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Quantitative clay mineralogy as provenance indicator for recent muds in the southern North Sea
Adriaens, R.; Zeelmaekers, E.; Fettweis, M.; Vanlierde, E.; Vanlede, J.; Stassen, P.; Elsen, J.; Srodon, J.; Vandenberghe, N. (2018). Quantitative clay mineralogy as provenance indicator for recent muds in the southern North Sea. Mar. Geol. 398: 48-58.
In: Marine Geology. Elsevier: Amsterdam. ISSN 0025-3227; e-ISSN 1872-6151, more
Peer reviewed article  

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Author keywords
    North Sea; Clay minerals; Shelf processes; Estuaries; Scheldt river

Authors  Top 
  • Adriaens, R., more
  • Zeelmaekers, E., more
  • Fettweis, M., more
  • Elsen, J., more
  • Srodon, J.
  • Vandenberghe, N., more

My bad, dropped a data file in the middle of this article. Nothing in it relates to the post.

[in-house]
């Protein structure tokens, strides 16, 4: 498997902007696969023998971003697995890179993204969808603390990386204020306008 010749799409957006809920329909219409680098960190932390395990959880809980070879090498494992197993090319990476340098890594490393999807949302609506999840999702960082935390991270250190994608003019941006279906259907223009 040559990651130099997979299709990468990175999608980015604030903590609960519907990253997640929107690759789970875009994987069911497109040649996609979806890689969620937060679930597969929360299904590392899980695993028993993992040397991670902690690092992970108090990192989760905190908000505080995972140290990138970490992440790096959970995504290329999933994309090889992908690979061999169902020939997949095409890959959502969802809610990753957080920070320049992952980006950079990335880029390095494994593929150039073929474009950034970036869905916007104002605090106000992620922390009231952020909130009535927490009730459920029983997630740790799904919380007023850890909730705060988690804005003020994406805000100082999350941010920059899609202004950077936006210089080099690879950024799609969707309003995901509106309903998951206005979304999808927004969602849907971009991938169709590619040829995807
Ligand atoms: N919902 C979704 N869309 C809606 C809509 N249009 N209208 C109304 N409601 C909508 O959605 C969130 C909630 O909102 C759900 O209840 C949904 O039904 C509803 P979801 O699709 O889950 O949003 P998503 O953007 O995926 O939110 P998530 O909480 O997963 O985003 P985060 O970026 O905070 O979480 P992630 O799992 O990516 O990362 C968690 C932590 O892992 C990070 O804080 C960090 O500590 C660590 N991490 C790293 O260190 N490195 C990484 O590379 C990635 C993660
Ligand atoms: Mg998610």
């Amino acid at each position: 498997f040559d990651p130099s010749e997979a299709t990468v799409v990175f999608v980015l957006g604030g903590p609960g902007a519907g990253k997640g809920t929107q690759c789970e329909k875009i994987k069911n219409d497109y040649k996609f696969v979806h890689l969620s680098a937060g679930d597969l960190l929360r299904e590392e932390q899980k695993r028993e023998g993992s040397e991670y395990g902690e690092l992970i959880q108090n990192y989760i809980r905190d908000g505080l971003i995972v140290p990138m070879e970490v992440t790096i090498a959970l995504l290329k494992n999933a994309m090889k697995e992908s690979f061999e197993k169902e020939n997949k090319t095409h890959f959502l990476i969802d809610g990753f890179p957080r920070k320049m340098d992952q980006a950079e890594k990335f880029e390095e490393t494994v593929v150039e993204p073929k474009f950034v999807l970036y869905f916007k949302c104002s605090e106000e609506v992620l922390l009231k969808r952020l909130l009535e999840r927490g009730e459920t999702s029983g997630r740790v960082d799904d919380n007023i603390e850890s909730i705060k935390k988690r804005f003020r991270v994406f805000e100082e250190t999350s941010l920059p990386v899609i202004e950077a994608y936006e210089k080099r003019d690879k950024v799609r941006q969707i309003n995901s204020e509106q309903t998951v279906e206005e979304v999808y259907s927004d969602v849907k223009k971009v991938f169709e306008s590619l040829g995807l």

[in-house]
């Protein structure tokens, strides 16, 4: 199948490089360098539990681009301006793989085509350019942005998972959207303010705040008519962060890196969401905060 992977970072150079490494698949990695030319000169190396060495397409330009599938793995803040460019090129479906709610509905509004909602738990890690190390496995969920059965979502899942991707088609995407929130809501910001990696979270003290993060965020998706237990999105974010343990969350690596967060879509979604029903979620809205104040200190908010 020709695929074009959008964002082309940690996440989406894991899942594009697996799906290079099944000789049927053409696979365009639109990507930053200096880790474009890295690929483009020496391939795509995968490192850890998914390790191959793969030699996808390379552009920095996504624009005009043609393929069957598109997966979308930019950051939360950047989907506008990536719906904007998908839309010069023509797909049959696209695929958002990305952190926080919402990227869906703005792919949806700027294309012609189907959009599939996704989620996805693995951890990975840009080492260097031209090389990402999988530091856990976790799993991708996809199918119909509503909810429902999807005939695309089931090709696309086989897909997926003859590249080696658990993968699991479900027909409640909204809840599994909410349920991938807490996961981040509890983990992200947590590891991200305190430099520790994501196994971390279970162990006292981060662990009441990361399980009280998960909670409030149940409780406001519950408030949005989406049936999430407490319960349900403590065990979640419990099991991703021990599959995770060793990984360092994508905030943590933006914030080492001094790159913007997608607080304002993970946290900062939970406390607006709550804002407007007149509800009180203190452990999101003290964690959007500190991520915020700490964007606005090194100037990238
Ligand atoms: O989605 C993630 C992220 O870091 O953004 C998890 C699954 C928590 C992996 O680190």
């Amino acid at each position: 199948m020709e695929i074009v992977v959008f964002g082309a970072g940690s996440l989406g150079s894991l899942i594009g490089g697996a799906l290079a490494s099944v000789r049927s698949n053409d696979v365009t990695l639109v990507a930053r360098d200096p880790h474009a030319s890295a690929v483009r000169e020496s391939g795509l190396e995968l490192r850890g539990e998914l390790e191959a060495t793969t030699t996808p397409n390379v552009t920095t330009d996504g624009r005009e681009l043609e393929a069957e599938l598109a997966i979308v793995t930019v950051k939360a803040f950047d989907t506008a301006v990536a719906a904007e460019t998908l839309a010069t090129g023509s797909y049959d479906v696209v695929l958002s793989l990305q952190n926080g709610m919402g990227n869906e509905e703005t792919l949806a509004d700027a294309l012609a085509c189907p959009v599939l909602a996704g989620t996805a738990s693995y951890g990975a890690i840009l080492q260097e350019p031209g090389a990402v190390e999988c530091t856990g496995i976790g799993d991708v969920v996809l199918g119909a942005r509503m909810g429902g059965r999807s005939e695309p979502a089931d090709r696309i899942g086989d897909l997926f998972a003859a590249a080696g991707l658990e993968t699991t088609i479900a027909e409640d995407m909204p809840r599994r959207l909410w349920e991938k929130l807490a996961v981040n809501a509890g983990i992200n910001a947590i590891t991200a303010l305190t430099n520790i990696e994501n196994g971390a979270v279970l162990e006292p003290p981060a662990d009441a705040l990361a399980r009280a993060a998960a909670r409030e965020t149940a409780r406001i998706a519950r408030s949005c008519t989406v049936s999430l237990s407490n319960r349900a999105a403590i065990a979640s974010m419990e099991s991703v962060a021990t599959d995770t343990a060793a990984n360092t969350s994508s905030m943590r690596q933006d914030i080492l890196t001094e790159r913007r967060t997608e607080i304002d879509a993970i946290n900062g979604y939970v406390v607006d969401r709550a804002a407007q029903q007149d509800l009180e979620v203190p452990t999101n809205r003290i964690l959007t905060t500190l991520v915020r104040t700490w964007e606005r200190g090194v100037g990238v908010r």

The origin of recent mud deposits as well as the coastal turbidity maximum in the French-Belgian-Dutch nearshore area of the southern North Sea is still under debate in the literature. Some models favor the erosion of the Cretaceous chalk cliffs along the English Channel and subsequent NE ward directed transport, other models focus on the erosion of Eocene to earliest Oligocene, and Pleistocene to Holocene clays outcropping on the seafloor off the Belgian coast. In order to validate these hypotheses, the detailed qualitative and quantitative clay mineral composition of these sediments was used as a provenance indicator. By comparing the clay mineral composition of the mud deposits and the associated suspended particulate matter (SPM) with the composition of potential nearby and more remote sources such as the present day marine environment, estuaries and rivers, coastal erosion areas and the geological substratum, the origin of the mud deposits and the SPM could be traced. Results showed that only the clay composition of the Scheldt estuary coincides with those of the mud deposits and the coastal turbidity maximum and that all other potential sources could be excluded. Our data suggest that the clay mineral composition of the mud deposits has a similar composition since at least about 100.000 years, indicating that these deposits originate from a paleo-Scheldt river rather than from the recent river system, as the present-day Scheldt estuary is not source of fine-grained sediments. The present-day SPM in the Belgian-Dutch nearshore area originates mainly from the erosion and resuspension of the existing mud deposits situated in the Belgian nearshore. This study demonstrates the value and suitability of quantitative bulk and clay mineralogy techniques in sediment provenance studies and highlights the importance of incorporating the recent geological history in hydrodynamic studies of sedimentary basins.

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